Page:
- Create incentives and policies that support women’s capacity building in STEM.
- Encourage girls to code and practice sciences in schools (club, competitions).
- Support women’s networking through platforms, forums and NGOs that gather national and international talents to work on collaborative projects.
- Mitigate against barriers like mobility and household chores when designing capacity-building programmes, mentorship and networking by organising regional workshops, free access online courses, on-the-job training and the development of courses and support education costs
- Support building inclusive boards in technology companies.
- Support gender finance and impact finance by creating inclusive scoring and credit lines to support women entrepreneurs and founders in the Tech and green sector.
- Provide resources and support to women researchers in universities to identify and develop inventive ideas.
- Encourage universities to have DEI policies and collect sex-disaggregated data that tracks women’s progress in STEM education and technology transfer processes.
- Publish more women’s success stories and promote female role models.
Waiting to close the gender gap will not work because it exponentially increases each year. The time to act was yesterday.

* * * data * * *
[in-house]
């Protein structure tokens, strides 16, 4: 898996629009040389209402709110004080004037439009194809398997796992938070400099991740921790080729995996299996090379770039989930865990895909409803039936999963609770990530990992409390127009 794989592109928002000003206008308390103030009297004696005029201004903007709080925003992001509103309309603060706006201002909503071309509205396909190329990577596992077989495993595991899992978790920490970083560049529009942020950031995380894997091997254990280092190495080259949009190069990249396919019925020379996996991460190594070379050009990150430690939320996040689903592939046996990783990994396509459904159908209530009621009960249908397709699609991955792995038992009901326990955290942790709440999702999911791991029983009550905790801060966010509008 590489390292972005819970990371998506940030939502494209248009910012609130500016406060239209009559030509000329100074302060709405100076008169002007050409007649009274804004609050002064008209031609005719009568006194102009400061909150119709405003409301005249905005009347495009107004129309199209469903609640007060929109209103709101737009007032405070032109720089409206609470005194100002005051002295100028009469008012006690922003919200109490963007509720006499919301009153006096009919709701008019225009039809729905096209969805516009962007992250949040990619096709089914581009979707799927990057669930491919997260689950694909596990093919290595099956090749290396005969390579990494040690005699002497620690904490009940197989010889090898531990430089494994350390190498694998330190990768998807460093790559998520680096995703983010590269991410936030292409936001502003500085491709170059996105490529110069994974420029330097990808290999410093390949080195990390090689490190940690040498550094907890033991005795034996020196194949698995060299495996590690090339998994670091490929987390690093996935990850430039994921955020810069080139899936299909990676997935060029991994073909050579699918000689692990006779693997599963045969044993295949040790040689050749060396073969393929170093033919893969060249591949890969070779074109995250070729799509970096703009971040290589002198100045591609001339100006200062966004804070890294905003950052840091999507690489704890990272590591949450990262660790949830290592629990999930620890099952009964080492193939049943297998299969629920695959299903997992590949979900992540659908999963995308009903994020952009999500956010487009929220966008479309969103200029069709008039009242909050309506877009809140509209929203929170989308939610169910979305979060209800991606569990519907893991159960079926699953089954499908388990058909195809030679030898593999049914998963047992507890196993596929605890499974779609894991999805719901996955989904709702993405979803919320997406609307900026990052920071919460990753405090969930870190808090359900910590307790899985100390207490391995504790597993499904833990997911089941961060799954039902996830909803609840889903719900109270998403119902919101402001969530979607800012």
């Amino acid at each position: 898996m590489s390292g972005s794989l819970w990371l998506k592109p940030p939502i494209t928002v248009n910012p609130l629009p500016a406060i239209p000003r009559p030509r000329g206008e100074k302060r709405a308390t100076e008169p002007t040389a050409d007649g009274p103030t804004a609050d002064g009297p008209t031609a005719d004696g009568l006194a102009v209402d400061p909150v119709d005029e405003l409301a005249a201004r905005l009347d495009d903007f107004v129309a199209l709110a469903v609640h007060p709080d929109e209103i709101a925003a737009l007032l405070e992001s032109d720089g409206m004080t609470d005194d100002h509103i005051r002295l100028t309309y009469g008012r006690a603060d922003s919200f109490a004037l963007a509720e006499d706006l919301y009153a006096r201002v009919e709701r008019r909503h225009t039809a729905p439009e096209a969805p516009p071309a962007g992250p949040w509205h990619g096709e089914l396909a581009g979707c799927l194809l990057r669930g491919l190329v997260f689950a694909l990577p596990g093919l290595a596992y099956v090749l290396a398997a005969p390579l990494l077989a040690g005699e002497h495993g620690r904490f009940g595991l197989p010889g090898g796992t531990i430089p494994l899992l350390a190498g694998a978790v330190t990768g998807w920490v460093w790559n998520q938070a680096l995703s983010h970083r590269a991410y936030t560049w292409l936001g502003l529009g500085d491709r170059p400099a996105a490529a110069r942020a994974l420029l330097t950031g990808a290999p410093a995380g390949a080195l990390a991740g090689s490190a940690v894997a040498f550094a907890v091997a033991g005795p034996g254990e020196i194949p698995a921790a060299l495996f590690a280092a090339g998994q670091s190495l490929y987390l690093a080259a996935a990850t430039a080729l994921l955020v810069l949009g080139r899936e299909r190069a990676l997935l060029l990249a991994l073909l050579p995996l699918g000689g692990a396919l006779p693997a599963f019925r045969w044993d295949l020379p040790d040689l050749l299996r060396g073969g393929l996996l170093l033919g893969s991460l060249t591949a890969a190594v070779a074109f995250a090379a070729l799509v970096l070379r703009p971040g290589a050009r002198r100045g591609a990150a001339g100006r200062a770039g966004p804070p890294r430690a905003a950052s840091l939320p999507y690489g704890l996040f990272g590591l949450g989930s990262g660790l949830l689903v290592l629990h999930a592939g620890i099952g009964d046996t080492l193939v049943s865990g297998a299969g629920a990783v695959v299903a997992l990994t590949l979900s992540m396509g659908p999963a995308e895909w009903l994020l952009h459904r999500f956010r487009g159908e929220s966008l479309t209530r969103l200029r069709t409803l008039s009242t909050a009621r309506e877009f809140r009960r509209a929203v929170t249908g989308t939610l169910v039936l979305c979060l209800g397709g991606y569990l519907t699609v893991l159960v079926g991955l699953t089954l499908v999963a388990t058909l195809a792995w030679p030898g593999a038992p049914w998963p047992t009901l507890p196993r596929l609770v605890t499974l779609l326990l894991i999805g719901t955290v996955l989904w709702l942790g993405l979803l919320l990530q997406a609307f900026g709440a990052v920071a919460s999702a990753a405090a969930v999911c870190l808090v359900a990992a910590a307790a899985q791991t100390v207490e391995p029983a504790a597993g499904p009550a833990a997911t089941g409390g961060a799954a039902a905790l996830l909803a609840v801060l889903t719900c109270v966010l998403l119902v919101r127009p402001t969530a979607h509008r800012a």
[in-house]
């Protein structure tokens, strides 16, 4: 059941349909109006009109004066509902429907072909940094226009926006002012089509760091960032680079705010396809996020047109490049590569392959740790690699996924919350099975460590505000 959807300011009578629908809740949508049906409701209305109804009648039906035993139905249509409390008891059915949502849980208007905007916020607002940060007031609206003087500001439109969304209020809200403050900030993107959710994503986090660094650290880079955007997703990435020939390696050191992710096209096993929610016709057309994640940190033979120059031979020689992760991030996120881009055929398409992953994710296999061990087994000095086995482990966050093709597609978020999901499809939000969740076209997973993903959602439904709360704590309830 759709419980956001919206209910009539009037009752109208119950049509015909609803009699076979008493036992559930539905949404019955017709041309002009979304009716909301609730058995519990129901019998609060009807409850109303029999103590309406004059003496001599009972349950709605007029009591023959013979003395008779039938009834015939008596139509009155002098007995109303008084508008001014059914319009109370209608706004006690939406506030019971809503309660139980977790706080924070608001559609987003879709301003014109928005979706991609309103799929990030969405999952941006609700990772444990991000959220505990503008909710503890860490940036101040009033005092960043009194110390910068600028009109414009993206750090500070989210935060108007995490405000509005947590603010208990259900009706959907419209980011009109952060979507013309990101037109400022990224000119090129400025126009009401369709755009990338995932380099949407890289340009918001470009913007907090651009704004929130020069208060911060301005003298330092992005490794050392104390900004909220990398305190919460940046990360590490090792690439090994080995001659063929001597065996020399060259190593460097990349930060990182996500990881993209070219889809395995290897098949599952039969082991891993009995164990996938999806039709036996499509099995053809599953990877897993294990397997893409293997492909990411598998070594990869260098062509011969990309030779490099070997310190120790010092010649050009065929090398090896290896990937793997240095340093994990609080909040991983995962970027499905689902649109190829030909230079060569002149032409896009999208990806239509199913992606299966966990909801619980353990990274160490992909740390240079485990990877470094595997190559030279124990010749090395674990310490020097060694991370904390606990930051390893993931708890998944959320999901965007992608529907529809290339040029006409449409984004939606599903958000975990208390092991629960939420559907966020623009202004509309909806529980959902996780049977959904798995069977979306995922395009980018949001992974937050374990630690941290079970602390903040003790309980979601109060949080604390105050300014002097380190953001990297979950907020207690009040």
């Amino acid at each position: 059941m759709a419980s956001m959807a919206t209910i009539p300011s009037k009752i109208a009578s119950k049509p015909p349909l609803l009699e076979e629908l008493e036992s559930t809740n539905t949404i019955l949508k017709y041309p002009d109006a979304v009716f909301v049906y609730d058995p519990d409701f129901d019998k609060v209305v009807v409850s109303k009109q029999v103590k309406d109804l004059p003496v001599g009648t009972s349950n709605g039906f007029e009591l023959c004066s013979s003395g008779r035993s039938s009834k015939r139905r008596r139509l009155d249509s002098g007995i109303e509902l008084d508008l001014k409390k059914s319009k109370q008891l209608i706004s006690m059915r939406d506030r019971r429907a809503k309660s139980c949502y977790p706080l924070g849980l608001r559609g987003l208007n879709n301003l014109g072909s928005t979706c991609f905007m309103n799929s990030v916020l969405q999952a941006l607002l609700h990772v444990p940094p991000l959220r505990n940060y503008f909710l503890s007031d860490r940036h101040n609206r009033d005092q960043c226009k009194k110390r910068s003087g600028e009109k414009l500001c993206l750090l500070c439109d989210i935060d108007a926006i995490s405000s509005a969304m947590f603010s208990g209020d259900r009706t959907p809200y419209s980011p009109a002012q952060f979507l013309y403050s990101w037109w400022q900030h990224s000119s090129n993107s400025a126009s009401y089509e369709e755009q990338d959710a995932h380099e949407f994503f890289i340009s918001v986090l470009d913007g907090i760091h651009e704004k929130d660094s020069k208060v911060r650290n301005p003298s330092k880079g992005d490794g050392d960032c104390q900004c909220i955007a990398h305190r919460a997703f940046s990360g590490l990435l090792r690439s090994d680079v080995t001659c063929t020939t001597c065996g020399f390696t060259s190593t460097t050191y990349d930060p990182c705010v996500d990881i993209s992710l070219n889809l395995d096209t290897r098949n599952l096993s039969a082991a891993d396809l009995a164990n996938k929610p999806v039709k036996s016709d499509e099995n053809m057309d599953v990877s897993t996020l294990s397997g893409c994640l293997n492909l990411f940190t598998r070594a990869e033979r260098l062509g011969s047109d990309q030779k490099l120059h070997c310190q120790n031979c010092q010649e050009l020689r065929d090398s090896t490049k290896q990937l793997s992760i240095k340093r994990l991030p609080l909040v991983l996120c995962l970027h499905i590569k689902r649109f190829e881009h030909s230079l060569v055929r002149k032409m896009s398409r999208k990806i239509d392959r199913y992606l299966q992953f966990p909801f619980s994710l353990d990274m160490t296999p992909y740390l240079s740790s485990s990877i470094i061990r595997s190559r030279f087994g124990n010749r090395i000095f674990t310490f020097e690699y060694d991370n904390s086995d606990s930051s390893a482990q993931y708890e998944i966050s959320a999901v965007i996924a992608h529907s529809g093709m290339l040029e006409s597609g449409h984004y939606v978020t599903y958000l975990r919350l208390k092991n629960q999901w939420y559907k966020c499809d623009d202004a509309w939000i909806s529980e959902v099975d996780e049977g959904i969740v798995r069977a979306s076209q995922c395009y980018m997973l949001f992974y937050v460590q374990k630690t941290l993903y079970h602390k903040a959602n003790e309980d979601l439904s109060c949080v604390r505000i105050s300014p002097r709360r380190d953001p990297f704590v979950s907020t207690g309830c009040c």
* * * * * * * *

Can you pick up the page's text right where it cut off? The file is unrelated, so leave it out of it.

Includovate promotes women’s innovation.
Not only on this International Women’s Day, but on every other day, Includovate supports social innovation toward inclusion. Includovate’s organisational culture encourages women’s innovation by valuing and promoting it in the creation of innovative and inclusive solutions. Such a culture recognises and embraces the unique perspectives and experiences that women bring to the table and actively seeks to incorporate those perspectives into the innovation process.
Includovate was founded by a female entrepreneur with a vision. Includovate’s vision is for inclusive markets, businesses, states, and institutions that provide all people with the power, aspiration, and ability to pioneer their development and advancement. At Includovate, women are given equal opportunities and are advanced by the absence of gender biases or stereotypes. Today 73% of Includovate researchers are women, and 61% are based in sub-Saharan Africa. Includovate supports them by providing capacity-development programmes, mentorship opportunities, and networking events that help women connect with other scientists and thought leaders. Includovate helps to decolonise knowledge by ensuring that a pool of qualified female researchers who understand inclusion and diversity, exist in low-income countries.
On International Women’s Day 2023, Includovate celebrates the contribution of women in innovation and technological advancement worldwide and for their ground-breaking work.
About the Author:
Dr Amira Kaddour (she/her) is an academic and financial inclusion specialist with experience in climate finance, modern finance, FinTech, ESG metrics, green economy, sustainable development, education and the culture of the Green Economy.
Celia Loudia (she/her) is an international development practitioner with an interest in making a positive difference and impact in the lives of others. She is interested in women’s empowerment, financial inclusion, knowledge decolonisation, strategic management, and MSMEs.